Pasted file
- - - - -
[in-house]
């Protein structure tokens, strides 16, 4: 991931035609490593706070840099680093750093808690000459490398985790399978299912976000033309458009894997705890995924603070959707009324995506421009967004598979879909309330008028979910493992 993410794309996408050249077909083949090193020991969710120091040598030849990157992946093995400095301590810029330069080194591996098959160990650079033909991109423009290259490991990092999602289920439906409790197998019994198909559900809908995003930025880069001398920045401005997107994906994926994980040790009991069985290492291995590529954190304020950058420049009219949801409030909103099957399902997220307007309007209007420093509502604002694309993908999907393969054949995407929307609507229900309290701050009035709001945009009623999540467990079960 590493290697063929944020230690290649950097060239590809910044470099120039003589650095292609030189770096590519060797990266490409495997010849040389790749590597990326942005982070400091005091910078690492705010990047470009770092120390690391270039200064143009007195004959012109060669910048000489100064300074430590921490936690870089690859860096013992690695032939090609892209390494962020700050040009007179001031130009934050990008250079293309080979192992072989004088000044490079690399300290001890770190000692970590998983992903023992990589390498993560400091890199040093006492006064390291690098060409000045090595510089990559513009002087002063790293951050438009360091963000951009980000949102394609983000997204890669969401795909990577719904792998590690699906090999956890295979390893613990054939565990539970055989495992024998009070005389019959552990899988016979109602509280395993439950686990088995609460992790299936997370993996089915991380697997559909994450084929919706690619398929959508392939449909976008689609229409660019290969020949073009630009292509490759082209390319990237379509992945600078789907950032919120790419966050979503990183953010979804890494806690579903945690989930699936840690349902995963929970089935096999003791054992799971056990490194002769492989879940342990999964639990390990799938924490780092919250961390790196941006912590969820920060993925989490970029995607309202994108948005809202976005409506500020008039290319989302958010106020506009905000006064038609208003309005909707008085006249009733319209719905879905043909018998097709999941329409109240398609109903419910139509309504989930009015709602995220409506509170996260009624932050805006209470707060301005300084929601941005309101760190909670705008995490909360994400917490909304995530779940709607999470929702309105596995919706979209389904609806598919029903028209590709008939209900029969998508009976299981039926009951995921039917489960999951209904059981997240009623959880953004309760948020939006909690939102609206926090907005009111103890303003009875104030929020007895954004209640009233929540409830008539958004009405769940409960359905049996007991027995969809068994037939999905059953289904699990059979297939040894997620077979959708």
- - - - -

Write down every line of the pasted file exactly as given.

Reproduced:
[in-house]
């Protein structure tokens, strides 16, 4: 991931035609490593706070840099680093750093808690000459490398985790399978299912976000033309458009894997705890995924603070959707009324995506421009967004598979879909309330008028979910493992 993410794309996408050249077909083949090193020991969710120091040598030849990157992946093995400095301590810029330069080194591996098959160990650079033909991109423009290259490991990092999602289920439906409790197998019994198909559900809908995003930025880069001398920045401005997107994906994926994980040790009991069985290492291995590529954190304020950058420049009219949801409030909103099957399902997220307007309007209007420093509502604002694309993908999907393969054949995407929307609507229900309290701050009035709001945009009623999540467990079960 590493290697063929944020230690290649950097060239590809910044470099120039003589650095292609030189770096590519060797990266490409495997010849040389790749590597990326942005982070400091005091910078690492705010990047470009770092120390690391270039200064143009007195004959012109060669910048000489100064300074430590921490936690870089690859860096013992690695032939090609892209390494962020700050040009007179001031130009934050990008250079293309080979192992072989004088000044490079690399300290001890770190000692970590998983992903023992990589390498993560400091890199040093006492006064390291690098060409000045090595510089990559513009002087002063790293951050438009360091963000951009980000949102394609983000997204890669969401795909990577719904792998590690699906090999956890295979390893613990054939565990539970055989495992024998009070005389019959552990899988016979109602509280395993439950686990088995609460992790299936997370993996089915991380697997559909994450084929919706690619398929959508392939449909976008689609229409660019290969020949073009630009292509490759082209390319990237379509992945600078789907950032919120790419966050979503990183953010979804890494806690579903945690989930699936840690349902995963929970089935096999003791054992799971056990490194002769492989879940342990999964639990390990799938924490780092919250961390790196941006912590969820920060993925989490970029995607309202994108948005809202976005409506500020008039290319989302958010106020506009905000006064038609208003309005909707008085006249009733319209719905879905043909018998097709999941329409109240398609109903419910139509309504989930009015709602995220409506509170996260009624932050805006209470707060301005300084929601941005309101760190909670705008995490909360994400917490909304995530779940709607999470929702309105596995919706979209389904609806598919029903028209590709008939209900029969998508009976299981039926009951995921039917489960999951209904059981997240009623959880953004309760948020939006909690939102609206926090907005009111103890303003009875104030929020007895954004209640009233929540409830008539958004009405769940409960359905049996007991027995969809068994037939999905059953289904699990059979297939040894997620077979959708």